Tim Wallen - The reality of, take the Atlanta market. They're seeing a rent growth of 6% a year for a couple of years there. That's not sustainable. You could have bought anything in Atlanta and you were going to make money and we saw deals that we passed on, because you had to assume 6% rent growth and you weren't even doing property improvements. It's like how can you assume that. But people bought those deals and it worked out for them, because the market delivered above historic norms as far as rent growth, but that's not sustainable. We are definitely in a stabilized environment and you really have to reduce your expectations on returns, but you still can find the needles in the haystack and it's, again, driven by somebody else making a mistake.

Adam Hooper - You just got to look at 60 deals a month to get there.

Tim Wallen - That's all. A little work.

Adam Hooper - Thank you. That's a great rundown of what happened at Northwoods. Again, there's a number of investors that were in that deal and we appreciate the opportunity to have worked on that with you guys.

Tim Wallen - Thank you. I appreciate it as well.

Tyler Stewart - Tim, I know a lot of investors ask, what's the process on the investor side when you exit a deal. What's timing look like for when investors see that return? What are the tax documents involved? Can you just kind of go over the process for the investor?

Tim Wallen - Sure. You do all your work. You do your due diligence. You put your offering documents together. You raise your capital. The investors have to sign a subscription document, typically, committing to a certain dollar amount. They provide the capital maybe two weeks before closing. You close the purchase. Each shop's a little different on how they do it. Some shops send out distributions monthly. We send our distributions out quarterly and we send out financials and post them and have a lot of transparency on that. Again, there's a variety of tools out there that allow investors to get good information, so each firm's a little different. Most firms provide good data, transparency on the financial statements, show some pictures of the improvements that are being done and giving good communication on the performance of the asset, whether they're ahead or behind on their plan. We, inside our shop, do send out projections of taxable income, usually by the first week of December, so when they're doing their year end tax planning, they have an idea of how much taxable income if any that they're going to have flowing through to them when they file the personal tax return. Then we look to have K-1s ... K-1s are the tax form to show your share of taxable income to show on your personal tax return. And those K-1s we look to have to investors by no later than March 15, so that the investors don't have to extend their tax returns. I will say, doing this for 30 years, that investors get very annoyed if you delivered you K-1s past April 15.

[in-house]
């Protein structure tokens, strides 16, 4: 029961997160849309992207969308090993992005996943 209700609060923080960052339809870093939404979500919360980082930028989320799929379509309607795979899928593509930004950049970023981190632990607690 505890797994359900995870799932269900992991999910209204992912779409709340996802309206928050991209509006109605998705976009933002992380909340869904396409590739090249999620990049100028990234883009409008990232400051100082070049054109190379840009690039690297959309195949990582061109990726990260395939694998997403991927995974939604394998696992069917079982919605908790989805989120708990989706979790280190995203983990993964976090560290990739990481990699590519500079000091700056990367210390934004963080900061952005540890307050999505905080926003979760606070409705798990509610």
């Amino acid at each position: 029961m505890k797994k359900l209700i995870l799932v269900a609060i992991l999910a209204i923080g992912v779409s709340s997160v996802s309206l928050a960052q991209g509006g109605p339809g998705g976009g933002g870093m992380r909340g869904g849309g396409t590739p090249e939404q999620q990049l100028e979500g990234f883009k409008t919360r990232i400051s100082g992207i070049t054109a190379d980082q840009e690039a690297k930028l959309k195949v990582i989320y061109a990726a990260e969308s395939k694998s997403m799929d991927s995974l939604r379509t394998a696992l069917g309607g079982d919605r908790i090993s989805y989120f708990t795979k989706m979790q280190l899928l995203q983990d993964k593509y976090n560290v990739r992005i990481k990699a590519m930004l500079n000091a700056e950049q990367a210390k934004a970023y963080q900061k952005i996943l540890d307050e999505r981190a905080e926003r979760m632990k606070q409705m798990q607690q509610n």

Tim Wallen - So I would say if you're investing with a sponsor, you should ask them how timely are they on delivering K-1s, because that can be an annoyance if you're forced to extend, if you don't like extending. Some people don't mind, but some people really do mind and you should ask about that and the process for getting K-1s out on a timely basis.

Tyler Stewart - And then on the actual exit, so when you sell the property, say you officially closed on the deal with the buyer today, how many days out until the investor sees the full return from the investment?

Tim Wallen - We close an asset today. We probably would be wiring out 95% of that cash within a week's time, max, usually a couple days. We do hold some cash back for those bills that trickle in post closing, because you, as a manager and owner of an asset are responsible for operating expenses incurred prior to closing. So do that, hold back some cash for those anticipated expenses. So we hold back, obviously, a surplus with a reserve beyond what expect, to be careful. We pay those remaining bills and once we pay those remaining bills, we send off the balance of the cash out to investors, which typically is more like ... It's typically 30 to 60 days after the close, because you got to make sure you got all the bills in and it's hard to get the money back if the bill comes in later. So we hold a nice reserve to do that.